Key performance indicators or KPIs in SEO can be tracked through various ways, but Google Analytics has been considered the champion in monitoring them for several reasons. Most website administrators use this tool because it is free, provides insight about dozens of KPIs, and can be used to different industries.

Because of this, most SEO experts highly recommend using this tool in determining the success rate of a website. Below are some of the most important factors in search engine optimization that you can track using Google Analytics.

Audience Demographics and Visits

SEO is as much about the audience as it is the search engine as all websites are after one thing: traffic. With that in mind, Google included pertinent statistics describing audience demographic and activity in the Analytics tool.

Google Analytics provides information about the type of people viewing a website as well as their conversion rate which can be very helpful in adjusting SEO campaigns set for a website. In fact, the Internet giant made it a point to define the following terminologies in the tool to help webmasters and bloggers maximize it: sessions describe the views or visits a website gets while unique visitors (UVs) are identified as the users who are either new or returning to the page.

Aside from UVs and sessions, an Analytics report can also show certain demographics of the audience, including their gender and age group that ranges about 10 years (e.g. 25-34, 35-44, and so on). Using this information, bloggers and webmasters should be able to see if the SEO campaign they have come up with suits the target audience.

Traffic/Channel Grouping

One of the most obvious inclusions in all Google Analytics reports is the traffic. Since it is at the core of SEO, traffic is an important key performance indicator to determine the success of a website or blog. Still, there is a lot to consider when determining this type of KPI, especially if the goal is to have the visitors convert.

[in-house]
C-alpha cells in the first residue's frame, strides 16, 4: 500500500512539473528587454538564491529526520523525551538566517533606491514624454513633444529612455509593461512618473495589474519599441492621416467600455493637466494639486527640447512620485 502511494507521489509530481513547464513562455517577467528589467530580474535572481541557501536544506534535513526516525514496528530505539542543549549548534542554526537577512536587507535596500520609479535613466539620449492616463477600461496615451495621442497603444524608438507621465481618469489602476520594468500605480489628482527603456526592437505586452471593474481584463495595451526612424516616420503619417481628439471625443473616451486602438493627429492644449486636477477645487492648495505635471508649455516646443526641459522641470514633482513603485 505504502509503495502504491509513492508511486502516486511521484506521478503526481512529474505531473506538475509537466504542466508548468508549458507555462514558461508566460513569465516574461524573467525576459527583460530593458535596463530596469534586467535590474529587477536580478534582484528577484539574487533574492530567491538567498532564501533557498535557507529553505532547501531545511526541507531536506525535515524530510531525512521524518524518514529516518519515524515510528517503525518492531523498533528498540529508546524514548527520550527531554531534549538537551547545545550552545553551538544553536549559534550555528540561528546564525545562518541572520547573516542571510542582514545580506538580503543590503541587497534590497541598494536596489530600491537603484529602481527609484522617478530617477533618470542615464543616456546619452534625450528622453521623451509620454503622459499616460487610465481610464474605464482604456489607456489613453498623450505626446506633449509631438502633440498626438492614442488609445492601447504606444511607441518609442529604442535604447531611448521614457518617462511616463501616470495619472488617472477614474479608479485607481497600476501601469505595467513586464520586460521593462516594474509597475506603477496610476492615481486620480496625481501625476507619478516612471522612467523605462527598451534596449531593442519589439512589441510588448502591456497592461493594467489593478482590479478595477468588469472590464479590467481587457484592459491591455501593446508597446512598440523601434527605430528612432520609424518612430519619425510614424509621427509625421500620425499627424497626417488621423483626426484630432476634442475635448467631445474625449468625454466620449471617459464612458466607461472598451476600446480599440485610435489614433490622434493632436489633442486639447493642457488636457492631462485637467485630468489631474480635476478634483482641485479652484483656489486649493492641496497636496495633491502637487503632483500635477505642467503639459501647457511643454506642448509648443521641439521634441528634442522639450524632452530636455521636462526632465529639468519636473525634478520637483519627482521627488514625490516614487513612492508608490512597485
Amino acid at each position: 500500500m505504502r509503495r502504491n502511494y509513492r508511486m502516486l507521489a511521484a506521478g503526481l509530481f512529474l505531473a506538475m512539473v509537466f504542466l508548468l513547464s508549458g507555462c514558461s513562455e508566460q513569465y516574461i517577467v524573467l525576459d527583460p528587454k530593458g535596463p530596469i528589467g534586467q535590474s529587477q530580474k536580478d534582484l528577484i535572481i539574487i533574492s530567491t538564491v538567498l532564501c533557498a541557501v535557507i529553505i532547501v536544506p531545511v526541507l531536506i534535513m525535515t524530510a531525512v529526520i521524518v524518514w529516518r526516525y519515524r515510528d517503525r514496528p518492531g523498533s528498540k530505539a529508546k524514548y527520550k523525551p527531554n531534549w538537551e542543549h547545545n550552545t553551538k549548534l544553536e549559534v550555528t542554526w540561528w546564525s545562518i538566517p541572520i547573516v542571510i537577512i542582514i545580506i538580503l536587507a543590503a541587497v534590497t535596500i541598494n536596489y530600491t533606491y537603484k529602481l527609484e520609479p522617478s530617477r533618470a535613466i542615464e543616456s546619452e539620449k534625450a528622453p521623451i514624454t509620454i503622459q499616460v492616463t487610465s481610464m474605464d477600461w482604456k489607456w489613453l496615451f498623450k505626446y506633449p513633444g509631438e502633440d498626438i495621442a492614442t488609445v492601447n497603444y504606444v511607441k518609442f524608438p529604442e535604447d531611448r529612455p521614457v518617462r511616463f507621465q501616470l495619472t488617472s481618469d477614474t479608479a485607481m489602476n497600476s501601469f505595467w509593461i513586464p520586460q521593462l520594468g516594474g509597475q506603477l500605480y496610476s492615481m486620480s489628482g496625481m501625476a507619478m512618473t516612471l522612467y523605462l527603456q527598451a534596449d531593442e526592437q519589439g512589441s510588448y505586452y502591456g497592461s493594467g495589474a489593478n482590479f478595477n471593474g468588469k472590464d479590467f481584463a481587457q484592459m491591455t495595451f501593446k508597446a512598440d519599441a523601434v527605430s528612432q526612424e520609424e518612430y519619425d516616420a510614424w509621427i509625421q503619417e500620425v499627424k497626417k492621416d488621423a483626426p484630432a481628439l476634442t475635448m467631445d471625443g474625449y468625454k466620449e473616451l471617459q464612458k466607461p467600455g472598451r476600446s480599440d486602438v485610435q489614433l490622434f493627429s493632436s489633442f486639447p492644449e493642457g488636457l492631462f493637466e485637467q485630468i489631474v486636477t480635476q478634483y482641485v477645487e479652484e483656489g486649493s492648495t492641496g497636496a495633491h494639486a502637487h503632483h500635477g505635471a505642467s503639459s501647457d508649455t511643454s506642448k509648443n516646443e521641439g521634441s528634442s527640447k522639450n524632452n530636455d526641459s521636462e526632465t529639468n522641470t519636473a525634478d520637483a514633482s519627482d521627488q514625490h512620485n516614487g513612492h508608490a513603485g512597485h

To achieve the goal, one must understand the value of sessions by medium and by channel groupings. In SEO, the medium is simply the general category of a source— the place where users are before they got directed to your page— which can be deemed “organic,” “referral,” “CPC,” or “none.” These terminologies are defined as follows:

Organic traffic is users who visit your site after getting redirected from search engines following a query while CPC or PaidSearch visits are those that come from an ad created through AdWords or other similar tools. Referral traffic, as the name implies, are those from direct links on other pages while those tagged as “none” are considered direct traffic which comes from users who typed in the URL of the page directly.

Page Tracking

Another important category of KPIs featured in the Analytics tool is page tracking. This includes the bounce rate, average session duration, average pages per session, and average time on the page. Bounces are from users who leave the website after viewing a single page while the average session duration refers to the average amount of time users spent on the website. This is computed by dividing total session duration by the total number of sessions from all types of users. Average pages per session and average time on the page are quite straightforward and means is as they state.

Using these information webmasters and bloggers should be able to determine the changes that need to be made to the website and its content. If a certain page is getting more attention than others, it must have something good. Alternatively, if a page gets very low average engagement and high bounce rates, that means something is wrong and should be changed.

By analyzing these data and correlating them to the website’s layout, content, among other things, webmasters and bloggers should be able to come up with necessary changes for an effective SEO campaign.